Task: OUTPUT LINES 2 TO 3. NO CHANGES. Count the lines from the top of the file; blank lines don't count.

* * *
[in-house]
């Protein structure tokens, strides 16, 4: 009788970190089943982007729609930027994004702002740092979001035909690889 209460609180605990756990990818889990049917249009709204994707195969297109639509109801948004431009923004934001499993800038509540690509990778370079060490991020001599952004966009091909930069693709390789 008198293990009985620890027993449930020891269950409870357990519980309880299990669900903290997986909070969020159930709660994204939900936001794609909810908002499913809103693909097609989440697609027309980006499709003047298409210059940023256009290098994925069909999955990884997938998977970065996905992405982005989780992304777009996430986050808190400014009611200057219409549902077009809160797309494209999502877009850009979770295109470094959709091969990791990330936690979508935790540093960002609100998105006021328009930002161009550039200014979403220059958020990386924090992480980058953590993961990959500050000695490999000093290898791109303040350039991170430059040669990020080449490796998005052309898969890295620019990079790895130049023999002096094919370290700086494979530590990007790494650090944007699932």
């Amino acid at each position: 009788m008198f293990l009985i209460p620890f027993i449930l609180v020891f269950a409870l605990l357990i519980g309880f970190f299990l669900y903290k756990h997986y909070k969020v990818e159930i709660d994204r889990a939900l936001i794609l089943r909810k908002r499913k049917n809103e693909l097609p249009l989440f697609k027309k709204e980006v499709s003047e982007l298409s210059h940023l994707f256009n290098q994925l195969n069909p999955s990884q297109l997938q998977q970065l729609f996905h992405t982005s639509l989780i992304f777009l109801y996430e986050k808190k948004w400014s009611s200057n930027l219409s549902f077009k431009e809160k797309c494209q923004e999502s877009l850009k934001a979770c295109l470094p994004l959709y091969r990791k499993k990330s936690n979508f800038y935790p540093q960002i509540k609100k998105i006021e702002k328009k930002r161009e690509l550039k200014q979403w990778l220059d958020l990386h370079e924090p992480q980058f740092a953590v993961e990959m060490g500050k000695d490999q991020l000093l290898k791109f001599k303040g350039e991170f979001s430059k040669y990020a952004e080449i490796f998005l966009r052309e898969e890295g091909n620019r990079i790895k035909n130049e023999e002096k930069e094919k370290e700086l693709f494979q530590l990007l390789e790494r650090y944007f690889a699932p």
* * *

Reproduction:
């Protein structure tokens, strides 16, 4: 009788970190089943982007729609930027994004702002740092979001035909690889 209460609180605990756990990818889990049917249009709204994707195969297109639509109801948004431009923004934001499993800038509540690509990778370079060490991020001599952004966009091909930069693709390789 008198293990009985620890027993449930020891269950409870357990519980309880299990669900903290997986909070969020159930709660994204939900936001794609909810908002499913809103693909097609989440697609027309980006499709003047298409210059940023256009290098994925069909999955990884997938998977970065996905992405982005989780992304777009996430986050808190400014009611200057219409549902077009809160797309494209999502877009850009979770295109470094959709091969990791990330936690979508935790540093960002609100998105006021328009930002161009550039200014979403220059958020990386924090992480980058953590993961990959500050000695490999000093290898791109303040350039991170430059040669990020080449490796998005052309898969890295620019990079790895130049023999002096094919370290700086494979530590990007790494650090944007699932």
């Amino acid at each position: 009788m008198f293990l009985i209460p620890f027993i449930l609180v020891f269950a409870l605990l357990i519980g309880f970190f299990l669900y903290k756990h997986y909070k969020v990818e159930i709660d994204r889990a939900l936001i794609l089943r909810k908002r499913k049917n809103e693909l097609p249009l989440f697609k027309k709204e980006v499709s003047e982007l298409s210059h940023l994707f256009n290098q994925l195969n069909p999955s990884q297109l997938q998977q970065l729609f996905h992405t982005s639509l989780i992304f777009l109801y996430e986050k808190k948004w400014s009611s200057n930027l219409s549902f077009k431009e809160k797309c494209q923004e999502s877009l850009k934001a979770c295109l470094p994004l959709y091969r990791k499993k990330s936690n979508f800038y935790p540093q960002i509540k609100k998105i006021e702002k328009k930002r161009e690509l550039k200014q979403w990778l220059d958020l990386h370079e924090p992480q980058f740092a953590v993961e990959m060490g500050k000695d490999q991020l000093l290898k791109f001599k303040g350039e991170f979001s430059k040669y990020a952004e080449i490796f998005l966009r052309e898969e890295g091909n620019r990079i790895k035909n130049e023999e002096k930069e094919k370290e700086l693709f494979q530590l990007l390789e790494r650090y944007f690889a699932p």